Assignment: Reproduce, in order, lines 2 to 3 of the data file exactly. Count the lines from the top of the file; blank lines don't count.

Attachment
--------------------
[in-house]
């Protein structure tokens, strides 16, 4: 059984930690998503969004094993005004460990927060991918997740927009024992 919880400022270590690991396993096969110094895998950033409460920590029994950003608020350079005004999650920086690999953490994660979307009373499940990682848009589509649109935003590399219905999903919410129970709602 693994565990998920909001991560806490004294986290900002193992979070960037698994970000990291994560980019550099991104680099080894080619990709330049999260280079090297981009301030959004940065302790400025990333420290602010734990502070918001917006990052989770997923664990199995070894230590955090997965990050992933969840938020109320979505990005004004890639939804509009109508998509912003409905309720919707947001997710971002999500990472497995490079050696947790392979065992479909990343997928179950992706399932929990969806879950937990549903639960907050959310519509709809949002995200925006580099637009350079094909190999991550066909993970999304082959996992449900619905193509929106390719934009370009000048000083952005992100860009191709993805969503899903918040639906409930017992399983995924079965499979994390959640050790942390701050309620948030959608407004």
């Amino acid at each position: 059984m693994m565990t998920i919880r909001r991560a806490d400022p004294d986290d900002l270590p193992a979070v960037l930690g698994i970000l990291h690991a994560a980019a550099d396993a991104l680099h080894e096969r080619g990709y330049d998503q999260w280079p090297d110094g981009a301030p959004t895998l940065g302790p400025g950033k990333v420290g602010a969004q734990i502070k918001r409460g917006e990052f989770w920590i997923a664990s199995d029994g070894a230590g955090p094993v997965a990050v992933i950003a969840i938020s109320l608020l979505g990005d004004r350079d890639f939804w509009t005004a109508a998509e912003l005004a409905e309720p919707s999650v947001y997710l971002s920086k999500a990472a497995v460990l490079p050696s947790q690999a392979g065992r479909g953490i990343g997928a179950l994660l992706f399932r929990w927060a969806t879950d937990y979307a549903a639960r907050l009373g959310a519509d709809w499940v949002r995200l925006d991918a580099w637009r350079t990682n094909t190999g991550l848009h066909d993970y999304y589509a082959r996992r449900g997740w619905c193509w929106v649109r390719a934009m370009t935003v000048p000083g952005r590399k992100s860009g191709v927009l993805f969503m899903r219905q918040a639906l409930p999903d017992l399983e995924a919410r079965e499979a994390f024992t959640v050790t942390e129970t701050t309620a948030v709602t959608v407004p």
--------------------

């Protein structure tokens, strides 16, 4: 059984930690998503969004094993005004460990927060991918997740927009024992 919880400022270590690991396993096969110094895998950033409460920590029994950003608020350079005004999650920086690999953490994660979307009373499940990682848009589509649109935003590399219905999903919410129970709602 693994565990998920909001991560806490004294986290900002193992979070960037698994970000990291994560980019550099991104680099080894080619990709330049999260280079090297981009301030959004940065302790400025990333420290602010734990502070918001917006990052989770997923664990199995070894230590955090997965990050992933969840938020109320979505990005004004890639939804509009109508998509912003409905309720919707947001997710971002999500990472497995490079050696947790392979065992479909990343997928179950992706399932929990969806879950937990549903639960907050959310519509709809949002995200925006580099637009350079094909190999991550066909993970999304082959996992449900619905193509929106390719934009370009000048000083952005992100860009191709993805969503899903918040639906409930017992399983995924079965499979994390959640050790942390701050309620948030959608407004």
């Amino acid at each position: 059984m693994m565990t998920i919880r909001r991560a806490d400022p004294d986290d900002l270590p193992a979070v960037l930690g698994i970000l990291h690991a994560a980019a550099d396993a991104l680099h080894e096969r080619g990709y330049d998503q999260w280079p090297d110094g981009a301030p959004t895998l940065g302790p400025g950033k990333v420290g602010a969004q734990i502070k918001r409460g917006e990052f989770w920590i997923a664990s199995d029994g070894a230590g955090p094993v997965a990050v992933i950003a969840i938020s109320l608020l979505g990005d004004r350079d890639f939804w509009t005004a109508a998509e912003l005004a409905e309720p919707s999650v947001y997710l971002s920086k999500a990472a497995v460990l490079p050696s947790q690999a392979g065992r479909g953490i990343g997928a179950l994660l992706f399932r929990w927060a969806t879950d937990y979307a549903a639960r907050l009373g959310a519509d709809w499940v949002r995200l925006d991918a580099w637009r350079t990682n094909t190999g991550l848009h066909d993970y999304y589509a082959r996992r449900g997740w619905c193509w929106v649109r390719a934009m370009t935003v000048p000083g952005r590399k992100s860009g191709v927009l993805f969503m899903r219905q918040a639906l409930p999903d017992l399983e995924a919410r079965e499979a994390f024992t959640v050790t942390e129970t701050t309620a948030v709602t959608v407004p």